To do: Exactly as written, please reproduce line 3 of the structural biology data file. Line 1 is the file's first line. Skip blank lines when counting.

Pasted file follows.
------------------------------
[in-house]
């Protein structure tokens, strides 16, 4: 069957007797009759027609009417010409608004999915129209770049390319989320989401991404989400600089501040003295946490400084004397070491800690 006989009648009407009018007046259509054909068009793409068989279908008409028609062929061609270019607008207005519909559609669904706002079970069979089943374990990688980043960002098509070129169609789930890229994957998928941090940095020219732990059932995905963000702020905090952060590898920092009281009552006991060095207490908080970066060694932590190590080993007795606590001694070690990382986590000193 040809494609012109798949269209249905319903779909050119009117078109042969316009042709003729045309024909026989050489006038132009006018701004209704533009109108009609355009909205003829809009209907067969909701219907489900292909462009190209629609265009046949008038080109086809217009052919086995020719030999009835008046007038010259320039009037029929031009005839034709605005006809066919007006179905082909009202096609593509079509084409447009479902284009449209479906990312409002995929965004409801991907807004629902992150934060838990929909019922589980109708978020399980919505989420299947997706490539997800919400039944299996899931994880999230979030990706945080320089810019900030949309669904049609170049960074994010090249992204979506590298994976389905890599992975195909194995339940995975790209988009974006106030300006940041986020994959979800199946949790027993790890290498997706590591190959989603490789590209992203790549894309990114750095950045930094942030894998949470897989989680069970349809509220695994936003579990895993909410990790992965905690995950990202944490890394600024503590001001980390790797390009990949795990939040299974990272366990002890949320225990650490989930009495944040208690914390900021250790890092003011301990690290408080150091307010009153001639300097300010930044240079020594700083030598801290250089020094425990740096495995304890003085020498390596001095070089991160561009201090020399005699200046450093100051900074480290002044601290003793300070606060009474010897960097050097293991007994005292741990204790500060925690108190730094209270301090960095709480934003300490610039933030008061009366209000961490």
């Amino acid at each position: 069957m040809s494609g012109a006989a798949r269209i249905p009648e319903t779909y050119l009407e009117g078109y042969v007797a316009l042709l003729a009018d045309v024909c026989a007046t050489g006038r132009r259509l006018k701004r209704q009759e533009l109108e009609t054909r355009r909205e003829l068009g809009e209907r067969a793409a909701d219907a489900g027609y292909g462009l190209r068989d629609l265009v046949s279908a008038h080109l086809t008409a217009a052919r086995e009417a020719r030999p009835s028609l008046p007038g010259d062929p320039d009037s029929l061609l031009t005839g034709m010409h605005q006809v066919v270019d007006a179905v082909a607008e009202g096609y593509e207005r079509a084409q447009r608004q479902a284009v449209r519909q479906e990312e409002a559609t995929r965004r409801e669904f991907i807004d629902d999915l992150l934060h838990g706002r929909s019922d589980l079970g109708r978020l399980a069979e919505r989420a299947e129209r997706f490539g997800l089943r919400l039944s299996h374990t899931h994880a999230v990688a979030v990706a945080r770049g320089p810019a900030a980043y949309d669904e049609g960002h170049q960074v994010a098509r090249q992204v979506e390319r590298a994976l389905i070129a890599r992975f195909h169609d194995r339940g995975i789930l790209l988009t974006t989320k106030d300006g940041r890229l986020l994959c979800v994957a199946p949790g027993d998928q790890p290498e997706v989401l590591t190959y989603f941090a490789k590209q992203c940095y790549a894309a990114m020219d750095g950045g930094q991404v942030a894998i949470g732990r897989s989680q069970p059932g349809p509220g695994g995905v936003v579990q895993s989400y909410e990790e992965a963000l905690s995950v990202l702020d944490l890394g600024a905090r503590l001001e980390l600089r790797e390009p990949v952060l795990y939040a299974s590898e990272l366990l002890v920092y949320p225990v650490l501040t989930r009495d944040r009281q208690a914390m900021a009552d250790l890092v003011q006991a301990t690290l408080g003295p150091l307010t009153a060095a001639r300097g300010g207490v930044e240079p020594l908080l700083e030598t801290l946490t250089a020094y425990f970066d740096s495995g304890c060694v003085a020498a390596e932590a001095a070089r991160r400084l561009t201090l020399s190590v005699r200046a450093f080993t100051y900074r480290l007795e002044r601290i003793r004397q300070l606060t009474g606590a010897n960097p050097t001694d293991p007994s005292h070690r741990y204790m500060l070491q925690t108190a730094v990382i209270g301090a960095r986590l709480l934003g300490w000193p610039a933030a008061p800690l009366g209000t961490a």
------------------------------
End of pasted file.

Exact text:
């Amino acid at each position: 069957m040809s494609g012109a006989a798949r269209i249905p009648e319903t779909y050119l009407e009117g078109y042969v007797a316009l042709l003729a009018d045309v024909c026989a007046t050489g006038r132009r259509l006018k701004r209704q009759e533009l109108e009609t054909r355009r909205e003829l068009g809009e209907r067969a793409a909701d219907a489900g027609y292909g462009l190209r068989d629609l265009v046949s279908a008038h080109l086809t008409a217009a052919r086995e009417a020719r030999p009835s028609l008046p007038g010259d062929p320039d009037s029929l061609l031009t005839g034709m010409h605005q006809v066919v270019d007006a179905v082909a607008e009202g096609y593509e207005r079509a084409q447009r608004q479902a284009v449209r519909q479906e990312e409002a559609t995929r965004r409801e669904f991907i807004d629902d999915l992150l934060h838990g706002r929909s019922d589980l079970g109708r978020l399980a069979e919505r989420a299947e129209r997706f490539g997800l089943r919400l039944s299996h374990t899931h994880a999230v990688a979030v990706a945080r770049g320089p810019a900030a980043y949309d669904e049609g960002h170049q960074v994010a098509r090249q992204v979506e390319r590298a994976l389905i070129a890599r992975f195909h169609d194995r339940g995975i789930l790209l988009t974006t989320k106030d300006g940041r890229l986020l994959c979800v994957a199946p949790g027993d998928q790890p290498e997706v989401l590591t190959y989603f941090a490789k590209q992203c940095y790549a894309a990114m020219d750095g950045g930094q991404v942030a894998i949470g732990r897989s989680q069970p059932g349809p509220g695994g995905v936003v579990q895993s989400y909410e990790e992965a963000l905690s995950v990202l702020d944490l890394g600024a905090r503590l001001e980390l600089r790797e390009p990949v952060l795990y939040a299974s590898e990272l366990l002890v920092y949320p225990v650490l501040t989930r009495d944040r009281q208690a914390m900021a009552d250790l890092v003011q006991a301990t690290l408080g003295p150091l307010t009153a060095a001639r300097g300010g207490v930044e240079p020594l908080l700083e030598t801290l946490t250089a020094y425990f970066d740096s495995g304890c060694v003085a020498a390596e932590a001095a070089r991160r400084l561009t201090l020399s190590v005699r200046a450093f080993t100051y900074r480290l007795e002044r601290i003793r004397q300070l606060t009474g606590a010897n960097p050097t001694d293991p007994s005292h070690r741990y204790m500060l070491q925690t108190a730094v990382i209270g301090a960095r986590l709480l934003g300490w000193p610039a933030a008061p800690l009366g209000t961490a």